Thus the future of Soviet power may not be by any means as secure as Russian capacity for self-delusion would make it appear to the men of the Kremlin. That they can quietly and easily turn it over to others remains to be proved. Meanwhile, the hardships of their rule and the vicissitudes of international life have taken a heavy toll of the strength and hopes of the great people on whom their power rests. It is curious to note that the ideological power of Soviet authority is strongest today in areas beyond the frontiers of Russia, beyond the reach of its police power. This phenomenon brings to mind a comparison used by Thomas Mann in his great novel Buddenbrooks. Observing that human institutions often show the greatest outward brilliance at a moment when inner decay is in reality farthest advanced, he compared one of those stars whose light shines most brightly on this world when in reality it has long since ceased to exist. And who can say with assurance that the strong light still cast by the Kremlin on the dissatisfied peoples of the western world is not the powerful afterglow of a constellation which is in actuality on the wane? This cannot be proved. And it cannot be disproved. But the possibility remains (and in the opinion of this writer it is a strong one) that Soviet power, like the capitalist world of its conception, bears within it the seeds of its own decay, and that the sprouting of these seeds is well advanced.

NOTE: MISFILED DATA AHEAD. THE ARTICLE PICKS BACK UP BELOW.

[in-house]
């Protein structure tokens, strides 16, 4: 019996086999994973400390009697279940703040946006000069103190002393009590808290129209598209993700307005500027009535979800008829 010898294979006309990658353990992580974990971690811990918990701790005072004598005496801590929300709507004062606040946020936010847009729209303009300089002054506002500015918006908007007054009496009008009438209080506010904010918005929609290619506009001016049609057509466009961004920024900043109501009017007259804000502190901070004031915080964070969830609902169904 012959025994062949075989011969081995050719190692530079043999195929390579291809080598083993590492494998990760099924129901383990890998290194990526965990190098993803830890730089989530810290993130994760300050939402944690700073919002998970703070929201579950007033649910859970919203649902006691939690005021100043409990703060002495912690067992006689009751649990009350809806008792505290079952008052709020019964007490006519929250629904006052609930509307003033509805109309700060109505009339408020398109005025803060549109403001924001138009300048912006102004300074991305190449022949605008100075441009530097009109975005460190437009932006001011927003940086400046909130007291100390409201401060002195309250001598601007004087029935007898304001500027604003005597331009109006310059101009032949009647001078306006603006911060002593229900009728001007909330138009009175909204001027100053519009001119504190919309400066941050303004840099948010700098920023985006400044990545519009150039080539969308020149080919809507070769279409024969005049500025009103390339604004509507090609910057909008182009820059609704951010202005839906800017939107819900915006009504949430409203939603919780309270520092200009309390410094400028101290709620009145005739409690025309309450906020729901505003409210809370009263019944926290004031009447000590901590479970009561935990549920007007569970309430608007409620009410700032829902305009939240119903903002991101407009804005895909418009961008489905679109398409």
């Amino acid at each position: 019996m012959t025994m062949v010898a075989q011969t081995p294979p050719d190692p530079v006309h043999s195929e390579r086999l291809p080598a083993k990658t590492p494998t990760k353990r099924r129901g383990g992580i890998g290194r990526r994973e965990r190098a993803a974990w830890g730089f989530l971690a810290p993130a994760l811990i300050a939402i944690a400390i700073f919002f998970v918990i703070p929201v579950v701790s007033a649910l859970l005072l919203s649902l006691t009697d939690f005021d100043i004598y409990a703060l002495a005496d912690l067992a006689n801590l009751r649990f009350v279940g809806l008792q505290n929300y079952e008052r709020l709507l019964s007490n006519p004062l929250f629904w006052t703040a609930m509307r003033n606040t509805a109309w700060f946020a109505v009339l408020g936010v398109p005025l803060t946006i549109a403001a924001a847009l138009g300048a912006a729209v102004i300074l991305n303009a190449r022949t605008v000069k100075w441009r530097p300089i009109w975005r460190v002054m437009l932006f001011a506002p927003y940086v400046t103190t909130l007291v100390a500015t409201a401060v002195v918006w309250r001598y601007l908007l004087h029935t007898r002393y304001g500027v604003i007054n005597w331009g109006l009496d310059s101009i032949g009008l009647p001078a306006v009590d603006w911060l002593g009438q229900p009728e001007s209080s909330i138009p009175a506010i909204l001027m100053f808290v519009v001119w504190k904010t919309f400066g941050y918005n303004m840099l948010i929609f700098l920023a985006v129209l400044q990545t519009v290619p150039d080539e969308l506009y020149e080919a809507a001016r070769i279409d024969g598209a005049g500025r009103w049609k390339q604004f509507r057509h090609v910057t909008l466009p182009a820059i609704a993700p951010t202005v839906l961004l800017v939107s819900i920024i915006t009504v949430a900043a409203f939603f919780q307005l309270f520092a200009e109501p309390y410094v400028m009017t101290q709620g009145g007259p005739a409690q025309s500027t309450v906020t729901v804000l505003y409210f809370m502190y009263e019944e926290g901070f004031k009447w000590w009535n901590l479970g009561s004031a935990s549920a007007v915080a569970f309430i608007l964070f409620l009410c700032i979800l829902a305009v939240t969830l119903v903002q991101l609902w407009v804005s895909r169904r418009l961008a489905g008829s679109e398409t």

George F. Kennan, The Sources of Soviet Conduct

Good night and good luck.


Lenin, Trotsky and Kamenev celebrating the second anniversary of the October Revolution by L.Y. Leonidov is licensed under Public Domain.

References

Primary Sources

Report, “American Relations With The Soviet Union” by Clark Clifford [“Clifford-Elsey Report”], September 24, 1946.

The Long Telegram by George Kennan

The Sources of Soviet Conduct by George Kennan

Kennan, George F. Memoirs: 1925–1950 (Boston: Little, Brown, 1967).

The Novikov Telegram Washington, September 27, 1946. Diplomatic History, 15: 527-538 (1991). https://doi.org/10.1111/j.1467-7709.1991.tb00146.x

Secondary Sources

Gaddis, John Lewis. George F. Kennan: An American Life (New York: Penguin Books, 2011).

Leffler, Melvyn P.. For the Soul of Mankind: The United States, the Soviet Union, and the Cold War (New York: Hill and Wang, 2007).